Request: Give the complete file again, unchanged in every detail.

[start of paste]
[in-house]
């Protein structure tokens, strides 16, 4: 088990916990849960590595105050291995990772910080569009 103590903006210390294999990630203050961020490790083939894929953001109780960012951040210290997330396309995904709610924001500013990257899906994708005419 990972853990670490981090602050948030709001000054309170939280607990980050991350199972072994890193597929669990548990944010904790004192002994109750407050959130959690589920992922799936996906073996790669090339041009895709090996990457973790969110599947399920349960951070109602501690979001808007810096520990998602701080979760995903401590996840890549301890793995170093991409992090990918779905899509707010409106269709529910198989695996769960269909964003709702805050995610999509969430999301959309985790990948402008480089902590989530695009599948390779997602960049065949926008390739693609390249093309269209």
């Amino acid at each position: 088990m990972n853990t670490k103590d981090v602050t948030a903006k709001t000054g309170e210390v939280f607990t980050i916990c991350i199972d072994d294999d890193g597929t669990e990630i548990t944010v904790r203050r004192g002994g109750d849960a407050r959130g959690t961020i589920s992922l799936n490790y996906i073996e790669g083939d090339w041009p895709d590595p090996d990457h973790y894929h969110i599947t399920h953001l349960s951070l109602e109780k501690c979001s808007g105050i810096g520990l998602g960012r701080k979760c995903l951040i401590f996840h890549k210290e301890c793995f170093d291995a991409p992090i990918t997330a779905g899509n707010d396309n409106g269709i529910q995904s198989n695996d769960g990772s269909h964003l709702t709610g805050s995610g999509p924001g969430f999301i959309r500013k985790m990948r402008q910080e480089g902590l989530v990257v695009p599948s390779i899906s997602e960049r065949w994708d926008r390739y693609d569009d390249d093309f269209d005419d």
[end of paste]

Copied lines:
[in-house]
């Protein structure tokens, strides 16, 4: 088990916990849960590595105050291995990772910080569009 103590903006210390294999990630203050961020490790083939894929953001109780960012951040210290997330396309995904709610924001500013990257899906994708005419 990972853990670490981090602050948030709001000054309170939280607990980050991350199972072994890193597929669990548990944010904790004192002994109750407050959130959690589920992922799936996906073996790669090339041009895709090996990457973790969110599947399920349960951070109602501690979001808007810096520990998602701080979760995903401590996840890549301890793995170093991409992090990918779905899509707010409106269709529910198989695996769960269909964003709702805050995610999509969430999301959309985790990948402008480089902590989530695009599948390779997602960049065949926008390739693609390249093309269209």
């Amino acid at each position: 088990m990972n853990t670490k103590d981090v602050t948030a903006k709001t000054g309170e210390v939280f607990t980050i916990c991350i199972d072994d294999d890193g597929t669990e990630i548990t944010v904790r203050r004192g002994g109750d849960a407050r959130g959690t961020i589920s992922l799936n490790y996906i073996e790669g083939d090339w041009p895709d590595p090996d990457h973790y894929h969110i599947t399920h953001l349960s951070l109602e109780k501690c979001s808007g105050i810096g520990l998602g960012r701080k979760c995903l951040i401590f996840h890549k210290e301890c793995f170093d291995a991409p992090i990918t997330a779905g899509n707010d396309n409106g269709i529910q995904s198989n695996d769960g990772s269909h964003l709702t709610g805050s995610g999509p924001g969430f999301i959309r500013k985790m990948r402008q910080e480089g902590l989530v990257v695009p599948s390779i899906s997602e960049r065949w994708d926008r390739y693609d569009d390249d093309f269209d005419d």